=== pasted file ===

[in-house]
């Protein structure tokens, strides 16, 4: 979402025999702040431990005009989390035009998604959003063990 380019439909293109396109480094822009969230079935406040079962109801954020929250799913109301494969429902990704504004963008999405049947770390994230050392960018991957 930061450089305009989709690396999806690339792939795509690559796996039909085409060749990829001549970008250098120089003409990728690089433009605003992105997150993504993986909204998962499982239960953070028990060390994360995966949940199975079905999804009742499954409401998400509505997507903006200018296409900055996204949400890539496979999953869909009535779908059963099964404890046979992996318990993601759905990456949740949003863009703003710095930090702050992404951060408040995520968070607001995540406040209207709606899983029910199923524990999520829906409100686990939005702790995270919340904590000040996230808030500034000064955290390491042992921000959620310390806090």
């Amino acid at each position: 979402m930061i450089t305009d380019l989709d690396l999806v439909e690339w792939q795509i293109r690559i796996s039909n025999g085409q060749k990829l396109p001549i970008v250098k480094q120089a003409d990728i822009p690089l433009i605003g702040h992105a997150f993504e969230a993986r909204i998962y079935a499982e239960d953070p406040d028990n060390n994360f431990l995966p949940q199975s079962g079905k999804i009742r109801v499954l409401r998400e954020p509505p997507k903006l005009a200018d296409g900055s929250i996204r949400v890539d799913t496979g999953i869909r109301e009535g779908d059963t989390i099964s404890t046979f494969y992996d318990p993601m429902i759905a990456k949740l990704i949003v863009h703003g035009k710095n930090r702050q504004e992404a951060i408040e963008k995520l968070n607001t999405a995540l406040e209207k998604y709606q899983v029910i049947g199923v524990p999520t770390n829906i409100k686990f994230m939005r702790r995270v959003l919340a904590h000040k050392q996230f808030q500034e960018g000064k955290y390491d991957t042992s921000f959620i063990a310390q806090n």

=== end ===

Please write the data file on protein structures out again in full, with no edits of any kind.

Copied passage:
[in-house]
């Protein structure tokens, strides 16, 4: 979402025999702040431990005009989390035009998604959003063990 380019439909293109396109480094822009969230079935406040079962109801954020929250799913109301494969429902990704504004963008999405049947770390994230050392960018991957 930061450089305009989709690396999806690339792939795509690559796996039909085409060749990829001549970008250098120089003409990728690089433009605003992105997150993504993986909204998962499982239960953070028990060390994360995966949940199975079905999804009742499954409401998400509505997507903006200018296409900055996204949400890539496979999953869909009535779908059963099964404890046979992996318990993601759905990456949740949003863009703003710095930090702050992404951060408040995520968070607001995540406040209207709606899983029910199923524990999520829906409100686990939005702790995270919340904590000040996230808030500034000064955290390491042992921000959620310390806090």
């Amino acid at each position: 979402m930061i450089t305009d380019l989709d690396l999806v439909e690339w792939q795509i293109r690559i796996s039909n025999g085409q060749k990829l396109p001549i970008v250098k480094q120089a003409d990728i822009p690089l433009i605003g702040h992105a997150f993504e969230a993986r909204i998962y079935a499982e239960d953070p406040d028990n060390n994360f431990l995966p949940q199975s079962g079905k999804i009742r109801v499954l409401r998400e954020p509505p997507k903006l005009a200018d296409g900055s929250i996204r949400v890539d799913t496979g999953i869909r109301e009535g779908d059963t989390i099964s404890t046979f494969y992996d318990p993601m429902i759905a990456k949740l990704i949003v863009h703003g035009k710095n930090r702050q504004e992404a951060i408040e963008k995520l968070n607001t999405a995540l406040e209207k998604y709606q899983v029910i049947g199923v524990p999520t770390n829906i409100k686990f994230m939005r702790r995270v959003l919340a904590h000040k050392q996230f808030q500034e960018g000064k955290y390491d991957t042992s921000f959620i063990a310390q806090n």